Illinois Adds Safeguards For Student Data


(WBBM NEWSRADIO) -- A statewide group says parents have won a victory for greater control over the kinds of online information collected about their children and used by schools. Cassie Creswell of Illinois Families for Public Schools says that, with the way technology usage has increased in schools, data collected about students has grown, too. 

Schools have a ton of information about students and it's not just standardized test scores, she said.

"Everything from their purchases in cafeteria to their homework assignments to their standardized test scores. Sensitive information about their behavior and health," she said.

Gov. Pritzker signed legislation that amends the old Illinois Student Online Personal Protection Act and gives parents more control. Creswell says that, because of how long it will take to implement and get protections in place, the new law does not take effect until July 1, 2021.The original law, Creswell said, didn’t consider all of the safeguards and protections that may be necessary.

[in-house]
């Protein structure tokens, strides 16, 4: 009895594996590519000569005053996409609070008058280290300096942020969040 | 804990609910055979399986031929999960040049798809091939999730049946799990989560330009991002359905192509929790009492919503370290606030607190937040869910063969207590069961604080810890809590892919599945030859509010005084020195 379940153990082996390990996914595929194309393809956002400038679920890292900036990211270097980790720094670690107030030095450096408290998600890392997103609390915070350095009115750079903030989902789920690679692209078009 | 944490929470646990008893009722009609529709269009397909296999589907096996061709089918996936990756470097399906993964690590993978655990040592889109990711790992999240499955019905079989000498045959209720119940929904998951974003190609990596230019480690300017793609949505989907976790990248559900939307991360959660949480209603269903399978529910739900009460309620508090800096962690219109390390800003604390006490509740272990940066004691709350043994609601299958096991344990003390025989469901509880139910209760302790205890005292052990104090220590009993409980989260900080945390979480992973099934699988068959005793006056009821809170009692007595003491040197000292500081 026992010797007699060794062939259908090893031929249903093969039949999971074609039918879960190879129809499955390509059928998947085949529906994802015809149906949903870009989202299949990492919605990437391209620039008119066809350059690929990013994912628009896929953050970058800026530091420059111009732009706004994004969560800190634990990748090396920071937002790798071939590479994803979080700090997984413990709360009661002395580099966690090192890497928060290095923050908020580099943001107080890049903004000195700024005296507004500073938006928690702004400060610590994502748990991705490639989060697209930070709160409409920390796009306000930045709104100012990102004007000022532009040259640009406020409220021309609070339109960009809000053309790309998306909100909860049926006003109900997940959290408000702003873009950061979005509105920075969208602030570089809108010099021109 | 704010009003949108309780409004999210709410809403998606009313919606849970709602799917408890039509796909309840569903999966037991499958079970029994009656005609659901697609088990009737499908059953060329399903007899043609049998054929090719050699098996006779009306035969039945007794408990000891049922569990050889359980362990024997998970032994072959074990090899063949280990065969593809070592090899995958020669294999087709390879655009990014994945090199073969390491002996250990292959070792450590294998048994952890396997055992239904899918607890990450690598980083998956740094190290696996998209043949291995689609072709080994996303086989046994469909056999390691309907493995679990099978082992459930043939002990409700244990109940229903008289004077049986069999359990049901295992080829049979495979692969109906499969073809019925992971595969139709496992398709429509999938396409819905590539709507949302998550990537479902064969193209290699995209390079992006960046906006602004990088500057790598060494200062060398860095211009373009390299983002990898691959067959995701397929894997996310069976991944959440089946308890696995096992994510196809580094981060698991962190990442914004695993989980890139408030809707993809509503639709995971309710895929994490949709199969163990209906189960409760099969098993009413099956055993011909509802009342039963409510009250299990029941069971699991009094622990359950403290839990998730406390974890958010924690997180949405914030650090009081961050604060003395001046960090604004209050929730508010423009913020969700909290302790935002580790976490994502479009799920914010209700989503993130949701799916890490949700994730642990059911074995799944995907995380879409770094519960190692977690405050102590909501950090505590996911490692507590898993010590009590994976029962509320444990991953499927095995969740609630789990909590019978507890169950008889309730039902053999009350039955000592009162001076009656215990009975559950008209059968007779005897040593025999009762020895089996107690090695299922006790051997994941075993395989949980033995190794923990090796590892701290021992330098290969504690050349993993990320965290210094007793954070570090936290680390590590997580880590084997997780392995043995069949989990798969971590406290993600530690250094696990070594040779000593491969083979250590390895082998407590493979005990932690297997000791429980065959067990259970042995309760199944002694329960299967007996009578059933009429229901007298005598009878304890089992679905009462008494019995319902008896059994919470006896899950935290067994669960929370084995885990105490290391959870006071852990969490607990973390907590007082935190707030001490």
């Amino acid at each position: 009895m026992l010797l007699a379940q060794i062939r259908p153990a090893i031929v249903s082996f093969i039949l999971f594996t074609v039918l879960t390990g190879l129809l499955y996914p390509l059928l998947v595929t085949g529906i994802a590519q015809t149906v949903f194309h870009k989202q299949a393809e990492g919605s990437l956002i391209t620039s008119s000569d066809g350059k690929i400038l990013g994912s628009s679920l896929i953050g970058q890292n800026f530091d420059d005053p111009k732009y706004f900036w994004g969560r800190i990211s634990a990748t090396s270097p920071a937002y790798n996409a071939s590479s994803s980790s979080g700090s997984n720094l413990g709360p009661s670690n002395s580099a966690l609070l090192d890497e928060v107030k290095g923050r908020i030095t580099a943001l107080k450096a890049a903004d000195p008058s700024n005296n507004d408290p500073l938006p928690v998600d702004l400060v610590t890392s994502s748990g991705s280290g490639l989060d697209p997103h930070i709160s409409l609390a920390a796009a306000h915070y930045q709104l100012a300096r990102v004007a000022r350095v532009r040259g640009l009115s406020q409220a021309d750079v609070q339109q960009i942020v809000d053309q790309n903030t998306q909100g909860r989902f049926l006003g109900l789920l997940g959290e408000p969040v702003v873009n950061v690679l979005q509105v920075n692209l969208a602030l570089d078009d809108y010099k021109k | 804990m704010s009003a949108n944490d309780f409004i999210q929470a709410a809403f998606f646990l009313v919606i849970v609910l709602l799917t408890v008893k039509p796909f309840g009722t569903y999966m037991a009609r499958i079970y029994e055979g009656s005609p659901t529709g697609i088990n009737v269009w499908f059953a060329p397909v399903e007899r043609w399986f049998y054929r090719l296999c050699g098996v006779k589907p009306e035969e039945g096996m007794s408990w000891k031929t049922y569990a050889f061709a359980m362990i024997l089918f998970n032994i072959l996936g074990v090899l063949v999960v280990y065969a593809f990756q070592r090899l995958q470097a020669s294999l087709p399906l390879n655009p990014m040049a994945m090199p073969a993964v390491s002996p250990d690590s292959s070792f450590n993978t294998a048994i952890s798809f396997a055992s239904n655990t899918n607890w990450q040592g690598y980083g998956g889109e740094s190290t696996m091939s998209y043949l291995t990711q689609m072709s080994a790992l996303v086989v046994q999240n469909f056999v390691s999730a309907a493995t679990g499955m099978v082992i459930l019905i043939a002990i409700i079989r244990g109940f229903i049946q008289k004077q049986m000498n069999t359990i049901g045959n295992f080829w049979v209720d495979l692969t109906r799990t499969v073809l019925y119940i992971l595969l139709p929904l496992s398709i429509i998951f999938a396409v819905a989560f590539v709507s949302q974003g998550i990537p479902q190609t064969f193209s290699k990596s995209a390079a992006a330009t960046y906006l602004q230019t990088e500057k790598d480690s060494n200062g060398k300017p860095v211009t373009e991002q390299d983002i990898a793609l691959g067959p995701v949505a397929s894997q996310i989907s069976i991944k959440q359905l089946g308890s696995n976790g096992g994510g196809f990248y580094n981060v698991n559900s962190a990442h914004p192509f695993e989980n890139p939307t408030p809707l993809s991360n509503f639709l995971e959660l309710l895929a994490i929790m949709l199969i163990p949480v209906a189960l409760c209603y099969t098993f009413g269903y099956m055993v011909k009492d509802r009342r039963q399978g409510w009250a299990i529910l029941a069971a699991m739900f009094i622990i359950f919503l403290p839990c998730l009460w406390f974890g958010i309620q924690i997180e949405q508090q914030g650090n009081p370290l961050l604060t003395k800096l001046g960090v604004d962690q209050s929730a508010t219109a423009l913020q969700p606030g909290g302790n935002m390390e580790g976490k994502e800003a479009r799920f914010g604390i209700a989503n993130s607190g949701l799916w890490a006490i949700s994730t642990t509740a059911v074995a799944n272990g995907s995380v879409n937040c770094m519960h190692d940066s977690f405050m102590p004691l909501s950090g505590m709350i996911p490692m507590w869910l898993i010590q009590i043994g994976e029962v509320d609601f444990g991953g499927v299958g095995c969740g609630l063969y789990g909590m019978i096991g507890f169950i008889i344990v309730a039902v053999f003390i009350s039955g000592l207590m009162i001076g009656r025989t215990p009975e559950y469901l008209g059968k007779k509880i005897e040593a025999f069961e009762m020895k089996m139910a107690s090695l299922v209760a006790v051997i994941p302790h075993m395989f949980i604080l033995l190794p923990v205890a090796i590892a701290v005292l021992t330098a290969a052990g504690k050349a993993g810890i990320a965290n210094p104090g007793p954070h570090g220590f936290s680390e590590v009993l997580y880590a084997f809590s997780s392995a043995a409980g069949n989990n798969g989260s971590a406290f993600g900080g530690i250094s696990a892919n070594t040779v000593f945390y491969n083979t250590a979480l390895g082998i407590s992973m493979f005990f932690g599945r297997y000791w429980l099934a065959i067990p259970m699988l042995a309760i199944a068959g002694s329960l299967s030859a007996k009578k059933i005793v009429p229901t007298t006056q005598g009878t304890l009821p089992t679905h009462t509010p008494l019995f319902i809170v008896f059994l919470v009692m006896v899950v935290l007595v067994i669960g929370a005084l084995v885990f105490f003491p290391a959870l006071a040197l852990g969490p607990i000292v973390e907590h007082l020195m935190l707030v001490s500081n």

"Right now, parents aren’t really informed about what’s being collected, who has that data, who has access to it and what it’s being used for,” she said.

They will under the revised law. Also, parents must be told if there's a data breach within 30 days if the school suffered the breach and within 60 days if a third-party is responsible for the data leak."Districts are not going to be allowed to share data anymore unless there’s a written agreement with who they’re sharing it with,” Creswell said. “They’re also going to have to put out an inventory of what data elements they’re collecting on students and make that public."Catherine Francis, an Illinois Families for Public Schools board member, said times have changed.

“Educational records aren’t just in a locked file cabinet in the school office anymore. Parents need to have information and a real say in what happens to their child’s data when they enter the schoolhouse door.”